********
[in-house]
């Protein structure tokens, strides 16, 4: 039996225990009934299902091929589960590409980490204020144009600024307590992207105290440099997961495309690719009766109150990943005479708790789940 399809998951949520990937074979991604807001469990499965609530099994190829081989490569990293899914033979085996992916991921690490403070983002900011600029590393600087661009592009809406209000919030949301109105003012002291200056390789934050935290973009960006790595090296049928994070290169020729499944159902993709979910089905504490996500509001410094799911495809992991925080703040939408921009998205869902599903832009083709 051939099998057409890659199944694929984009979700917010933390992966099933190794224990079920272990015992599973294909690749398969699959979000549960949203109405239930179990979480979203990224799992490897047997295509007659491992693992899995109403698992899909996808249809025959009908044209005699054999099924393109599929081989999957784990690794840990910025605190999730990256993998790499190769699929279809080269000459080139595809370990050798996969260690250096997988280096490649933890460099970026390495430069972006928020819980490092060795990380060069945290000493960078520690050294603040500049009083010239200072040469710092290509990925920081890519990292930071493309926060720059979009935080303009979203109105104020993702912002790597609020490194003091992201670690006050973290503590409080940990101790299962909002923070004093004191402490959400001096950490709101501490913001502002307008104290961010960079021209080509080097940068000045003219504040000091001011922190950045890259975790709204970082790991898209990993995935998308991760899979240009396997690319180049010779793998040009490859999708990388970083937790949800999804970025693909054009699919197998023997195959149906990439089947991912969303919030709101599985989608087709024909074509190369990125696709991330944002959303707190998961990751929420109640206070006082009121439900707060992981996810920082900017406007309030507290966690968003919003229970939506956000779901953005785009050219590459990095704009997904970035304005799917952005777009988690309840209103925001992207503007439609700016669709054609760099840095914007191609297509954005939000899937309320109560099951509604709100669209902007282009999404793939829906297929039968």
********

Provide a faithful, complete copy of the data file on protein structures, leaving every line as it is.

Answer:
[in-house]
């Protein structure tokens, strides 16, 4: 039996225990009934299902091929589960590409980490204020144009600024307590992207105290440099997961495309690719009766109150990943005479708790789940 399809998951949520990937074979991604807001469990499965609530099994190829081989490569990293899914033979085996992916991921690490403070983002900011600029590393600087661009592009809406209000919030949301109105003012002291200056390789934050935290973009960006790595090296049928994070290169020729499944159902993709979910089905504490996500509001410094799911495809992991925080703040939408921009998205869902599903832009083709 051939099998057409890659199944694929984009979700917010933390992966099933190794224990079920272990015992599973294909690749398969699959979000549960949203109405239930179990979480979203990224799992490897047997295509007659491992693992899995109403698992899909996808249809025959009908044209005699054999099924393109599929081989999957784990690794840990910025605190999730990256993998790499190769699929279809080269000459080139595809370990050798996969260690250096997988280096490649933890460099970026390495430069972006928020819980490092060795990380060069945290000493960078520690050294603040500049009083010239200072040469710092290509990925920081890519990292930071493309926060720059979009935080303009979203109105104020993702912002790597609020490194003091992201670690006050973290503590409080940990101790299962909002923070004093004191402490959400001096950490709101501490913001502002307008104290961010960079021209080509080097940068000045003219504040000091001011922190950045890259975790709204970082790991898209990993995935998308991760899979240009396997690319180049010779793998040009490859999708990388970083937790949800999804970025693909054009699919197998023997195959149906990439089947991912969303919030709101599985989608087709024909074509190369990125696709991330944002959303707190998961990751929420109640206070006082009121439900707060992981996810920082900017406007309030507290966690968003919003229970939506956000779901953005785009050219590459990095704009997904970035304005799917952005777009988690309840209103925001992207503007439609700016669709054609760099840095914007191609297509954005939000899937309320109560099951509604709100669209902007282009999404793939829906297929039968």